As we still combat the ongoing impacts of the pandemic, exacerbated by the lack of equitable distribution of vaccines to low and middle-income countries, some may say they’re not ready to watch COVID-19 unfold in television or movies. To others, it’s intriguing to see current events reflected on the big screen. As we look back on 2021, here is a roundup of recent times that vaccines stole the spotlight in 2021.
Vaccines In Popular Culture
Dolly Parton’s Vaccine Song
A video went viral of Dolly Parton singing a vaccine song to the tune of “Jolene” when she received her first dose of the Moderna COVID-19 vaccine. Last spring, Parton actually donated $1 million to Vanderbilt University Medical Center to help with the development of the Moderna vaccine. Check out the video:
BTS’ UN Appearance
The world-famous South Korean boyband, BTS, spoke at the United Nations General Assembly this fall about COVID-19 vaccines. This resulted in their fans (known as the BTS ARMY) mobilizing to get the hashtag #ARMYvaccinatedtoo trending on Twitter. What a way to use a celebrity platform!
Photo: Getty Images
COVID-19 Vaccine and the Black Community: A Tyler Perry Special
Black Entertainment Television (BET) aired a half-hour TV special in January 2021 in which Tyler Perry received a COVID-19 vaccine to show its safety while asking medical experts his questions about it. Conversations with medical professionals are a great way to navigate through vaccine misinformation.
Vaccines In Television
Note: There are some spoilers ahead.
In Season 3 Episode 3 of the hit show about a serial killer couple, their baby is hospitalized after contracting measles. In the episode, a doctor informs the parents that their child got the highly contagious disease after exposure to an unvaccinated child. This leads to hostility from the couple toward anti-vaccine parents for the rest of the episode. According to writer Sera Gamble, this episode was written in early 2020, prior to the peak of COVID-19 shining an intensified focus on vaccines. Still, the content is as relevant as ever!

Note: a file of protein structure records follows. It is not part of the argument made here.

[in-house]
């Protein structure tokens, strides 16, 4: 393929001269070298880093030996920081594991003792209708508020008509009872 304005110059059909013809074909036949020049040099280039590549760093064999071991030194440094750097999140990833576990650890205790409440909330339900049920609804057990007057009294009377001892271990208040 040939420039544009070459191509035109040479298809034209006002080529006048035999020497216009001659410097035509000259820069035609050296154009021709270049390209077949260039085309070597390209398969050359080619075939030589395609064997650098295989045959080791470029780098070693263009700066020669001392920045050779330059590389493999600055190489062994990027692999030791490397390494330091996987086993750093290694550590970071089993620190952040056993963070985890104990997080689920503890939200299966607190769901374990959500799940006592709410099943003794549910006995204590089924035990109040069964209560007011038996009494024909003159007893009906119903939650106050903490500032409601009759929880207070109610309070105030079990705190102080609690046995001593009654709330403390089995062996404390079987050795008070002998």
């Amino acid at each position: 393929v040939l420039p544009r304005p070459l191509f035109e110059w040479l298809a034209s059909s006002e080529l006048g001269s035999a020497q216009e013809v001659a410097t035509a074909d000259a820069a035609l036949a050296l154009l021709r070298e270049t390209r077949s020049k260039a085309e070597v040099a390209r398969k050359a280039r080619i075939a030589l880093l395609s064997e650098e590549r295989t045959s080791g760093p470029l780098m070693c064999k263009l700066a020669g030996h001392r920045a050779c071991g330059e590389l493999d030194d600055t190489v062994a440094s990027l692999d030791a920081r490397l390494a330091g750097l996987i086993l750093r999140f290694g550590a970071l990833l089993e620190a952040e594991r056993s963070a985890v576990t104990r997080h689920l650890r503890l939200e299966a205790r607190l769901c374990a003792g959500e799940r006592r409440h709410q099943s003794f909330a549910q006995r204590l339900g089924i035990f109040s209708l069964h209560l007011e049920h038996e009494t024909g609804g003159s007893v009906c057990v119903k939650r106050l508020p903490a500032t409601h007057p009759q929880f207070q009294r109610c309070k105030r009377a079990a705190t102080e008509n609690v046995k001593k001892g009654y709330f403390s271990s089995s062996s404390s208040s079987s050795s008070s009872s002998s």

This Is Us (NBC)
In season 5 episode 10, the character Uncle Nicky makes a surprise visit to his family, including his niece’s baby twins, by showing up wearing a mask after getting vaccinated against COVID-19. The show’s writers shared that they tried to portray “what is happening in the world realistically with the show.” Are we the only ones who get excited whenever we spot someone wearing a mask in a TV show episode?
The Morning Show (Apple TV)
Season 2 of this drama about a fictional popular morning television show opens with shots of a deserted New York City and concludes with characters experiencing the COVID-19 pandemic in March of 2020. Jennifer Anniston’s character, Alex Levy, even live streams the stages of her getting the disease as she suffers at home in quarantine.
It makes sense that the show decided to cover real-time news, since the first season addressed popular issues at the time, including the #MeToo movement and wildfires in Malibu.
Photo: USA Today
Grey’s Anatomy (ABC)
It’s not really a surprise that this popular medical drama decided to have a pandemic-themed season. Season 17 ended with doctors receiving their COVID-19 vaccines. The show realistically reflects the world’s challenges during COVID-19, especially those faced by frontline health workers. Executive producer, Krista Vernoff, said the show had a responsibility to do so: “There’s no way to be a long-running medical show and not do the medical story of our lifetimes,” she told Entertainment Weekly.
South Park Vaccination Special (Comedy Central)
In this special (season 24 episode 2), the citizens of South ParQ are “clamoring for the COVID-19 vaccine.” The episode addresses topics such as navigating through the pandemic and prioritizing certain groups, including the elderly and teachers, for the vaccine. Many fans appreciated a comedic take on the health crisis.
Photo: Comedy Central
In the past two years, we’ve been exposed to an abundance of public health information on vaccines, COVID-19, and public health crises. It’s no wonder that vaccines have also seeped their way into mainstream pop culture and media moments. We couldn’t be more excited about the increased visibility brought to these powerful public health tools Shot@Life has been advocating for during the past decade to save lives and prevent wide-scale disease outbreaks!
What other vaccine moments in pop culture did we miss? Let us know by tweeting at Shot@Life.